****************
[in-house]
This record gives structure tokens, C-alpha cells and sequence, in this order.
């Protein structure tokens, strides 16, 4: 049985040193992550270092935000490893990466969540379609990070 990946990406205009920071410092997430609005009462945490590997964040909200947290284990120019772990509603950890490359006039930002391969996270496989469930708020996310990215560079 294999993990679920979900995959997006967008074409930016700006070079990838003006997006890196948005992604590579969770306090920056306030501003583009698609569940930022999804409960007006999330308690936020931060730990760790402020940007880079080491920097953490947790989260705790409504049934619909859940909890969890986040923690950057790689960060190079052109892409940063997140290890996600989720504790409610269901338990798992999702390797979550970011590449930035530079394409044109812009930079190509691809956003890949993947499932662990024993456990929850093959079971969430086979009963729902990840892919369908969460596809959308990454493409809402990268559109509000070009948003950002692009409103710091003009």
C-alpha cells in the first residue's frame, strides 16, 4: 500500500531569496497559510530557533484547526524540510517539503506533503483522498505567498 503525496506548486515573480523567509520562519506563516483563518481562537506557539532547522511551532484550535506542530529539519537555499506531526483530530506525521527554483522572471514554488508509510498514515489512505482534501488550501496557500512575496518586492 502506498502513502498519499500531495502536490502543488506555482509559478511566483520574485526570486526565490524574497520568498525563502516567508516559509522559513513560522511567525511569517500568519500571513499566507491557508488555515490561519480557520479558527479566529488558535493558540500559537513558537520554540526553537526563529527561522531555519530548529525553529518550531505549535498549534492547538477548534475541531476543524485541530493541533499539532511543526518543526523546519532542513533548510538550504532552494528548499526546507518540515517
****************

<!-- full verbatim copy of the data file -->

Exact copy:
[in-house]
This record gives structure tokens, C-alpha cells and sequence, in this order.
């Protein structure tokens, strides 16, 4: 049985040193992550270092935000490893990466969540379609990070 990946990406205009920071410092997430609005009462945490590997964040909200947290284990120019772990509603950890490359006039930002391969996270496989469930708020996310990215560079 294999993990679920979900995959997006967008074409930016700006070079990838003006997006890196948005992604590579969770306090920056306030501003583009698609569940930022999804409960007006999330308690936020931060730990760790402020940007880079080491920097953490947790989260705790409504049934619909859940909890969890986040923690950057790689960060190079052109892409940063997140290890996600989720504790409610269901338990798992999702390797979550970011590449930035530079394409044109812009930079190509691809956003890949993947499932662990024993456990929850093959079971969430086979009963729902990840892919369908969460596809959308990454493409809402990268559109509000070009948003950002692009409103710091003009």
C-alpha cells in the first residue's frame, strides 16, 4: 500500500531569496497559510530557533484547526524540510517539503506533503483522498505567498 503525496506548486515573480523567509520562519506563516483563518481562537506557539532547522511551532484550535506542530529539519537555499506531526483530530506525521527554483522572471514554488508509510498514515489512505482534501488550501496557500512575496518586492 502506498502513502498519499500531495502536490502543488506555482509559478511566483520574485526570486526565490524574497520568498525563502516567508516559509522559513513560522511567525511569517500568519500571513499566507491557508488555515490561519480557520479558527479566529488558535493558540500559537513558537520554540526553537526563529527561522531555519530548529525553529518550531505549535498549534492547538477548534475541531476543524485541530493541533499539532511543526518543526523546519532542513533548510538550504532552494528548499526546507518540515517